Bioinformatic mapping of AlkB homology domains in viruses

Bratlie, Marit S.; Drabløs, Finn
January 2005
BMC Genomics;2005, Vol. 6, p1
Academic Journal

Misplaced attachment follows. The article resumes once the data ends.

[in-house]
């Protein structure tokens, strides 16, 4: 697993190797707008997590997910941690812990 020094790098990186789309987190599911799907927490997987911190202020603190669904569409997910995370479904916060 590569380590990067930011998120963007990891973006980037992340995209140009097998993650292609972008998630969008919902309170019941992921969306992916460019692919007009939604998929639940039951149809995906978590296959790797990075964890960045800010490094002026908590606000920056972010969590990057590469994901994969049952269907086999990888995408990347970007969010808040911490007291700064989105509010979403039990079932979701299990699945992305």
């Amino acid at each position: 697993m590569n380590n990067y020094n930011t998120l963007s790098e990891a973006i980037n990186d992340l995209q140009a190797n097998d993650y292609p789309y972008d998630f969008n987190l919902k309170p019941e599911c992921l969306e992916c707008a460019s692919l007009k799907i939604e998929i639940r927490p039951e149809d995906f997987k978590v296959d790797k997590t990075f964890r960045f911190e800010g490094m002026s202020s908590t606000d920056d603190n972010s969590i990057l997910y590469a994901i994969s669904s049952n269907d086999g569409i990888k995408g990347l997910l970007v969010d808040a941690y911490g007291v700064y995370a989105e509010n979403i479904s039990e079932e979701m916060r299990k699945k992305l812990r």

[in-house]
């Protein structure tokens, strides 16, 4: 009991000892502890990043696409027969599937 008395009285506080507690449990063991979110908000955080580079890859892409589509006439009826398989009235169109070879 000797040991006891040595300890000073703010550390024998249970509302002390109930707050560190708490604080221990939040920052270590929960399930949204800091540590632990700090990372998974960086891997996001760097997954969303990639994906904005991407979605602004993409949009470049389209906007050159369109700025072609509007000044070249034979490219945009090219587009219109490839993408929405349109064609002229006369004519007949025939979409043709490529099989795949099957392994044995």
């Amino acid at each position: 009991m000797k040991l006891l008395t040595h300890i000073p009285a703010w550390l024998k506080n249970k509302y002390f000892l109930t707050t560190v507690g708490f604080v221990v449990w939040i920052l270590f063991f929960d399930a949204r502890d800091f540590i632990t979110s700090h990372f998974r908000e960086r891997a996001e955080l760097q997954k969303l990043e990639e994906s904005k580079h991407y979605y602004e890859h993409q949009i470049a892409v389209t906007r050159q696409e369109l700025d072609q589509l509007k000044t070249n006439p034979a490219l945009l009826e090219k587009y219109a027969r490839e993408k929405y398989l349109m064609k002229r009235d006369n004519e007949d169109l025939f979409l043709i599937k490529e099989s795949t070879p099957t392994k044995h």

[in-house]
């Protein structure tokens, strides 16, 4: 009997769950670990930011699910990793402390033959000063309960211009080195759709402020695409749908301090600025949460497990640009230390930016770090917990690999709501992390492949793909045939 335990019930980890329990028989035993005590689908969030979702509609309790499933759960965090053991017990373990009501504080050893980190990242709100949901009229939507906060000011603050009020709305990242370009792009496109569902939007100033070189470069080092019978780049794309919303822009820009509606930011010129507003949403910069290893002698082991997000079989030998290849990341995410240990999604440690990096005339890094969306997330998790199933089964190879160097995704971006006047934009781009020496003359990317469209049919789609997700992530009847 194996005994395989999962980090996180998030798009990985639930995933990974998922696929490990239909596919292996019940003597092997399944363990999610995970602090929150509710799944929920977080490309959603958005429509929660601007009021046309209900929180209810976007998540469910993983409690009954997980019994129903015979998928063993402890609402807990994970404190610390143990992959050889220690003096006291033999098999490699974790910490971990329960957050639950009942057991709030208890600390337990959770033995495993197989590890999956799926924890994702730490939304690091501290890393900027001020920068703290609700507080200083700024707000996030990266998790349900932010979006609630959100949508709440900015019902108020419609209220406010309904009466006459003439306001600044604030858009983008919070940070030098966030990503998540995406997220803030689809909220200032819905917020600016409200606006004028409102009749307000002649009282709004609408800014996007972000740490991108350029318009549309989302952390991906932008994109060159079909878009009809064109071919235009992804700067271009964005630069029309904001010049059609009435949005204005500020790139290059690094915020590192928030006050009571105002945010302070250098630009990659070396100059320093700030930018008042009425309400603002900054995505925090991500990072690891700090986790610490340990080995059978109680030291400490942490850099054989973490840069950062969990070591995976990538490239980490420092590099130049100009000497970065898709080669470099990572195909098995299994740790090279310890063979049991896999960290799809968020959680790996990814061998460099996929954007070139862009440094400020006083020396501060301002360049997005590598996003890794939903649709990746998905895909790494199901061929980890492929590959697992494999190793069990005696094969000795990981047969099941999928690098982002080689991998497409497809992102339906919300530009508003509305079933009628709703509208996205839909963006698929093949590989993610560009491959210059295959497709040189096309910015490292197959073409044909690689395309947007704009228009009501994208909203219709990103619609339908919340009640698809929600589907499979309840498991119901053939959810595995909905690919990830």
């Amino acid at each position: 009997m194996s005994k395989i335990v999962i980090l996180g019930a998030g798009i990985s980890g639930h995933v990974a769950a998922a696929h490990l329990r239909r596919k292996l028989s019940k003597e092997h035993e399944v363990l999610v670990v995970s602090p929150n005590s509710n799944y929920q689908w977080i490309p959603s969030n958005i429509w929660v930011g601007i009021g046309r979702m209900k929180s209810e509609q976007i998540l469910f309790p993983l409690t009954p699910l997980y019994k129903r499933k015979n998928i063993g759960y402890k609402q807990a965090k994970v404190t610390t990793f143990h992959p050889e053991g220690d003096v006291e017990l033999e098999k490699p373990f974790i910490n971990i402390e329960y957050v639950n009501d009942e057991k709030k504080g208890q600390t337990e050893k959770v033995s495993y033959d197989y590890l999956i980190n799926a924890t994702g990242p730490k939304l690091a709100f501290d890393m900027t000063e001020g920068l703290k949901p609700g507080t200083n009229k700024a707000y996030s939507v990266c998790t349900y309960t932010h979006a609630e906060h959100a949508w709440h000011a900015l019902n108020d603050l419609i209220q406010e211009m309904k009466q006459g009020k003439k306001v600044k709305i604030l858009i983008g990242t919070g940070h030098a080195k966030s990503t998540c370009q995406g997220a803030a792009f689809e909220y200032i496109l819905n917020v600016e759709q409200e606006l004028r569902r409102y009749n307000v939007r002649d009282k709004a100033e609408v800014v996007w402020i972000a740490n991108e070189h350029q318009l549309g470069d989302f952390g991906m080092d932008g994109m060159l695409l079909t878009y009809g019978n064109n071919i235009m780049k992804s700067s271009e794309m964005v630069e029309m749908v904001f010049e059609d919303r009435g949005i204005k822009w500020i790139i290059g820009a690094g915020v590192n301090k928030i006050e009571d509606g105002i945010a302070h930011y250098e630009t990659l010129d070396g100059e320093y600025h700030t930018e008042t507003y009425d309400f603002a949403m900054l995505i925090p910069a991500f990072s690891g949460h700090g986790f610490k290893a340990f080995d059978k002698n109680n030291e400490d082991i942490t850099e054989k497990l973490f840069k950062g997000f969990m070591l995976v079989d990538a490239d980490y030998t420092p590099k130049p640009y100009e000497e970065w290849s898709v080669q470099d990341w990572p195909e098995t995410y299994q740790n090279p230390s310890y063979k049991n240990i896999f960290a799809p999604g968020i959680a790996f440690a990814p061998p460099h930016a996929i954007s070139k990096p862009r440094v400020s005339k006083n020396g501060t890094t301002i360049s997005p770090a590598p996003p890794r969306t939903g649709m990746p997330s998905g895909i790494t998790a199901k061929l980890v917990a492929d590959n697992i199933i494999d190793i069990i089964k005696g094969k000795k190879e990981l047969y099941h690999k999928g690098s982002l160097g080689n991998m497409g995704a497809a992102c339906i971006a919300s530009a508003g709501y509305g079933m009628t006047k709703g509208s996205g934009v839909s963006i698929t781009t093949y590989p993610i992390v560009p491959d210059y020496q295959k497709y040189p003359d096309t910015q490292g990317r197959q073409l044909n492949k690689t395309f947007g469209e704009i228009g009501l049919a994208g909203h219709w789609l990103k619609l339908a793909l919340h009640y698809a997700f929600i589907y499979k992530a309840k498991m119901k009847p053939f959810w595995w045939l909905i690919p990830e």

Background: AlkB-like proteins are members of the 2-oxoglutarate- and Fe(II)-dependent oxygenase superfamily. In Escherichia coli the protein protects RNA and DNA against damage from methylating agents. 1-methyladenine and 3-methylcytosine are repaired by oxidative demethylation and direct reversal of the methylated base back to its unmethylated form. Genes for AlkB homologues are widespread in nature, and Eukaryotes often have several genes coding for AlkB-like proteins. Similar domains have also been observed in certain plant viruses. The function of the viral domain is unknown, but it has been suggested that it may be involved in protecting the virus against the post-transcriptional gene silencing (PTGS) system found in plants. We wanted to do a phylogenomic mapping of viral AlkB-like domains as a basis for analysing functional aspects of these domains, because this could have some relevance for understanding possible alternative roles of AlkB homologues e.g. in Eukaryotes. Results: Profile-based searches of protein sequence libraries showed that AlkB-like domains are found in at least 22 different single-stranded RNA positive-strand plant viruses, but mainly in a subgroup of the Flexiviridae family. Sequence analysis indicated that the AlkB domains probably are functionally conserved, and that they most likely have been integrated relatively recently into several viral genomes at geographically distinct locations. This pattern seems to be more consistent with increased environmental pressure, e.g. from methylating pesticides, than with interaction with the PTGS system. Conclusions: The AlkB domain found in viral genomes is most likely a conventional DNA/RNA repair domain that protects the viral RNA genome against methylating compounds from the environment.


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